It’s often difficult to tell what is real or imaginary, and it’s even more challenging if you have schizophrenia. For high school senior Adam Petrazelli (Charlie Plummer) trusting his own senses isn’t an option.
Black clouds no one else can see envelop his classroom, and an army of people who don’t exist advise him as he goes about his day. He’s got an intimidating bodyguard (Lobo Sebastian), who doesn’t do much against flesh and blood bullies, and Rebecca (AnnaSophia Robb) gives him Tarot-based advice that may not be all that helpful. He’s also got a horny pal (Devon Bostick), who never wears more than a robe and shorts for obvious reasons.
There are also creepy voices that tell Adam he’s worthless and that he should harm himself and others.
As anyone who has ever survived high school knows, getting through life is hard enough without having a chorus of fictional people telling you what to do.
What helps keep “Words on Bathroom Walls” from being too overbearing in its depiction of mental illness is that director Thor Freudenthal (“Diary of a Wimpy Kid”) and screenwriter Nick Naveda (working from Julia Walton’s book) try to avoid “Good Will Hunting” moments. While Adam speaks to a psychiatrist about his difficulties, we never see the therapist. Robin Williams, as gifted as he was, isn’t there to set Adam right.
Treatments for Adam’s affliction are frequently ineffective, and some of the ones that do work have side effects that negate the benefits of the drugs. Adam is a promising chef, but it’s hard to cut up ingredients if his hands are shaking.
Plummer is an ideal casting choice for Adam because he projects a sense of being tormented without seeming jaded in the process. There’s just enough yearning to prevent him from being a smug, gloomy bore. Cooking temporarily removes his gloom and imaginary frenemies. So does spending time with a classmate (Taylor Russell) who splits her time from being a potential valedictorian while also peddling drugs.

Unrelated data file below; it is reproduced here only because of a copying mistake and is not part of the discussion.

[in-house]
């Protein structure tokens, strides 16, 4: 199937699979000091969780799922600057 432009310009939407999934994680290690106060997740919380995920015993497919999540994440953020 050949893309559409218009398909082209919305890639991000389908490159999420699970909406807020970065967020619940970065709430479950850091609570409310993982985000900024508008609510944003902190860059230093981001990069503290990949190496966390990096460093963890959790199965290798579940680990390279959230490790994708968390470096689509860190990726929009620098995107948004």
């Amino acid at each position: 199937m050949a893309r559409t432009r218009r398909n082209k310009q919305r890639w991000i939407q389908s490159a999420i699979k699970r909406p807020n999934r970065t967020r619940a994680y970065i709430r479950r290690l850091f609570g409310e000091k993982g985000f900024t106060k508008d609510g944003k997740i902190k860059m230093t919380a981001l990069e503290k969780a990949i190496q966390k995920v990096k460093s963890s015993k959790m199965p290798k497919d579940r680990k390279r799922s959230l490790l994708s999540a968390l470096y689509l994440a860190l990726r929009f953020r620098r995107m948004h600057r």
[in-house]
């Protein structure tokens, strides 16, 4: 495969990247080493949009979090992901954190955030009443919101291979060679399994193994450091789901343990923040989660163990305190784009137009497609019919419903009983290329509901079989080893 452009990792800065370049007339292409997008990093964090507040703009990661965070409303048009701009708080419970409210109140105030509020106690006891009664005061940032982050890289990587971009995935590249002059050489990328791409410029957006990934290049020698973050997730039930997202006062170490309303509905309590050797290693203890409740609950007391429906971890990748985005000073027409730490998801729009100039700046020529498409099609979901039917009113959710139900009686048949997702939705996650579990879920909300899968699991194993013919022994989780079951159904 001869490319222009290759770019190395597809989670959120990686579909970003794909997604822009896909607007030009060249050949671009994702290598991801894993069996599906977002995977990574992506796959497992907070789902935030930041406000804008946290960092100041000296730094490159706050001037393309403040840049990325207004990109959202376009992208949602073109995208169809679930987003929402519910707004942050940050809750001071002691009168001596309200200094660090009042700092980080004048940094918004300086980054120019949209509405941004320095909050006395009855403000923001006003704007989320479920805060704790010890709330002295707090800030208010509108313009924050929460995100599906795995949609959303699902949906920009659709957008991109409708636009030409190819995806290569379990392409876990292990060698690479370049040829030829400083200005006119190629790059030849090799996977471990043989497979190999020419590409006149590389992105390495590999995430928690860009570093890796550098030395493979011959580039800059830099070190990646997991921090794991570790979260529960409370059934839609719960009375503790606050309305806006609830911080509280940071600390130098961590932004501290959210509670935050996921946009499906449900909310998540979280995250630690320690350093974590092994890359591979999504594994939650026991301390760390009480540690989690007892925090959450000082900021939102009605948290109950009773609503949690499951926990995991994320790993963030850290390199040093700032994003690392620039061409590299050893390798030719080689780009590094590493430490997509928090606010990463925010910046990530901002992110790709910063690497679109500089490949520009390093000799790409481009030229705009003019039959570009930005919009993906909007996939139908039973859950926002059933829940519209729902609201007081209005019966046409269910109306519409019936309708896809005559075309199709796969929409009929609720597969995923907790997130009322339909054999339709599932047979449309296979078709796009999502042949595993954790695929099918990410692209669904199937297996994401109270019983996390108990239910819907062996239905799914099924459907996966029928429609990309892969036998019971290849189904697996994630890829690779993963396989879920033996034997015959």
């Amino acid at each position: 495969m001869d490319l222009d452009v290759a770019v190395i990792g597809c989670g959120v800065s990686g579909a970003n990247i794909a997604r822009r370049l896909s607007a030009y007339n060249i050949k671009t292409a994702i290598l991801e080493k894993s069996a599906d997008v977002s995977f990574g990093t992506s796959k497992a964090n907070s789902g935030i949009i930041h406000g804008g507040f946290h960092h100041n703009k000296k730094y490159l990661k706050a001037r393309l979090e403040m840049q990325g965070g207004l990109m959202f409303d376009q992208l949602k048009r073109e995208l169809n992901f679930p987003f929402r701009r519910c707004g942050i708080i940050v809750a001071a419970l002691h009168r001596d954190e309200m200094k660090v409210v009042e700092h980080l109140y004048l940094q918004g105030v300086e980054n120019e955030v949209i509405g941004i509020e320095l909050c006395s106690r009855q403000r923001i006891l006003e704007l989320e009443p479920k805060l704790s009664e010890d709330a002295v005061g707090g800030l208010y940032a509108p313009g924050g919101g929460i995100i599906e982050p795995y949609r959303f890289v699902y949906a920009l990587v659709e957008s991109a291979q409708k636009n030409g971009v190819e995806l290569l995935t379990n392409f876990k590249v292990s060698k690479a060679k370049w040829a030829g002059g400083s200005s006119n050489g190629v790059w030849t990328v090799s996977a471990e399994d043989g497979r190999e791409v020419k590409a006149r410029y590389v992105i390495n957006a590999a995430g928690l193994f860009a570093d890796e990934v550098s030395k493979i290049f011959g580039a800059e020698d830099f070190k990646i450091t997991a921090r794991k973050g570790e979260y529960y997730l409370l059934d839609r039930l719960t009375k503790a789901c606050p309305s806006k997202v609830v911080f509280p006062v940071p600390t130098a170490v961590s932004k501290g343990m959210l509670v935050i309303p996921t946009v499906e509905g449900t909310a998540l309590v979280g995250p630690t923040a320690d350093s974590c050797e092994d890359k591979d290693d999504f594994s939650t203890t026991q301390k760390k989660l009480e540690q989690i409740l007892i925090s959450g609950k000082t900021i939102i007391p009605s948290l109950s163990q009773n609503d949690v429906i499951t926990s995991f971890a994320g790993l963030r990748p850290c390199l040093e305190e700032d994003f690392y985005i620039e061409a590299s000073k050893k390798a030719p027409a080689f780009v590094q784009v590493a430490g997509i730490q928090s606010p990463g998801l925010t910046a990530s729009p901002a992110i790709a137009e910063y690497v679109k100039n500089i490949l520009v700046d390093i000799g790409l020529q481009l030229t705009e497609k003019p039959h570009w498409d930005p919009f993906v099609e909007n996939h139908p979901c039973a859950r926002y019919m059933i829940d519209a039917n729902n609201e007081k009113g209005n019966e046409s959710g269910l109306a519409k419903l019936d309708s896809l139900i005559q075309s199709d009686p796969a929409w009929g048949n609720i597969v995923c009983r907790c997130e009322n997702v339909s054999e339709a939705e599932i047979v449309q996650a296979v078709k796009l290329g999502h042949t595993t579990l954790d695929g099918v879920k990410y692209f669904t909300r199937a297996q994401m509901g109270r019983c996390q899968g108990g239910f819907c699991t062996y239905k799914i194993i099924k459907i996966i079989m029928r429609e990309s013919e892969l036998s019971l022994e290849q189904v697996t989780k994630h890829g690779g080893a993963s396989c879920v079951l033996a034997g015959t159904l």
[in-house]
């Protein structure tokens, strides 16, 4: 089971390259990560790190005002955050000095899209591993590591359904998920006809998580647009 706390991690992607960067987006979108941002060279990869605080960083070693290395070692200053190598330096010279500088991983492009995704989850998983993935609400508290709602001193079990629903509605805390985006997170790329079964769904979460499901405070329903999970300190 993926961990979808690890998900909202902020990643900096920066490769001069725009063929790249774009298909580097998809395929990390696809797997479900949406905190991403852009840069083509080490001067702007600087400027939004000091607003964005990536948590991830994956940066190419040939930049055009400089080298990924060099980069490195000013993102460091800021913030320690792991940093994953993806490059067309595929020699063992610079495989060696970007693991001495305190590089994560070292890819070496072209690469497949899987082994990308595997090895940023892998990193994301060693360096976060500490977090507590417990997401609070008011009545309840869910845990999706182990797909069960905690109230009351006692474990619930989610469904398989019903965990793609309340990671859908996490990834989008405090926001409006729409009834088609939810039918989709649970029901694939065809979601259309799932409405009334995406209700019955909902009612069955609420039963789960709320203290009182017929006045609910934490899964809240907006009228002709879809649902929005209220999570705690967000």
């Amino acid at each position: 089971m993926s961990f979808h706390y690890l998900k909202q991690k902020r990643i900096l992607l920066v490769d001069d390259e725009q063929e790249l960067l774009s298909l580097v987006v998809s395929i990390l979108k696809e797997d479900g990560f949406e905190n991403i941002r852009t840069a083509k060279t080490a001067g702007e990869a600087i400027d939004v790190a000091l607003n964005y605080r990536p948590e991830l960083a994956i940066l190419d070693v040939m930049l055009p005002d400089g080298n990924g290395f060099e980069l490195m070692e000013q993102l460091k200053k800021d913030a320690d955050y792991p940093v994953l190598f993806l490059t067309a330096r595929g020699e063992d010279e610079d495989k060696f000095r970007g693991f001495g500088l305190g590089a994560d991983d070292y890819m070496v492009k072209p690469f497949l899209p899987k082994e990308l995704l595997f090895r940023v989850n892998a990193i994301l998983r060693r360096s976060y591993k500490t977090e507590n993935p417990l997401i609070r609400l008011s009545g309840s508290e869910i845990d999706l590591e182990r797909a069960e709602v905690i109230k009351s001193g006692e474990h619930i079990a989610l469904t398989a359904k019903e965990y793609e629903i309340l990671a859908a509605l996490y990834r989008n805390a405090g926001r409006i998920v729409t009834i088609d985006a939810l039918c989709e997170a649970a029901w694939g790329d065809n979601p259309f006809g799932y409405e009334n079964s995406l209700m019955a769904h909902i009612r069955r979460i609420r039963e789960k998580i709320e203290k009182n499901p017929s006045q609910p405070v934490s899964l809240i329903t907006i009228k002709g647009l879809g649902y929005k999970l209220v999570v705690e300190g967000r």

Similarly, Naveda and Walton load “Words on Bathroom Walls” with well-rounded characters who are deeper than they initially appear. As Adam’s stepdad, Walton Goggins comes off as more than an interloper wanting to get Adam out of the picture so that he can have more quality time with the teenager’s mom (Molly Parker).
“Words on Bathroom Walls” might be set in set in a Catholic school (Adam’s breaks with reality have gotten expelled from public institutions), but Andy Garcia’s turn as Father Patrick is neither a slam at people of faith nor an all-knowing authority figure. The Father is willing to help the lad even if the younger man refuses to believe in God and thinks that the words coming from the other side of the confessional are scripted platitudes.
Freudenthal goes to great lengths to put viewers inside Adam’s cluttered head, but some of his efforts are more convincing than others. The black clouds look like computer-generated soot and don’t seem all that threatening. Frankly, the imaginary people in Adam’s world are more engaging and disorienting. Sebastian is scary on his own and doesn’t need any help from the special effects department.
A pat ending is also disappointing. Living with mental illness can be rewarding, but big speeches and dramatic confrontations feel phony when meds and counseling have their limitations.
“Words on Bathroom Walls” has its share of honestly compelling moments, but acknowledging the limitations of therapy would have given it even more.
83 Cast: Charlie Plummer, Taylor Russell, Molly Parker, AnnaSophia Robb, Walton Goggins, Andy Garcia, Devon Bostick, Lobo Sebastian
Director: Thor Freudenthal
Rating: PG-13, for mature thematic content involving mental illness, some sexual references, strong language and smoking
Running time: 1 hour, 51 minutes
In wide theatrical release.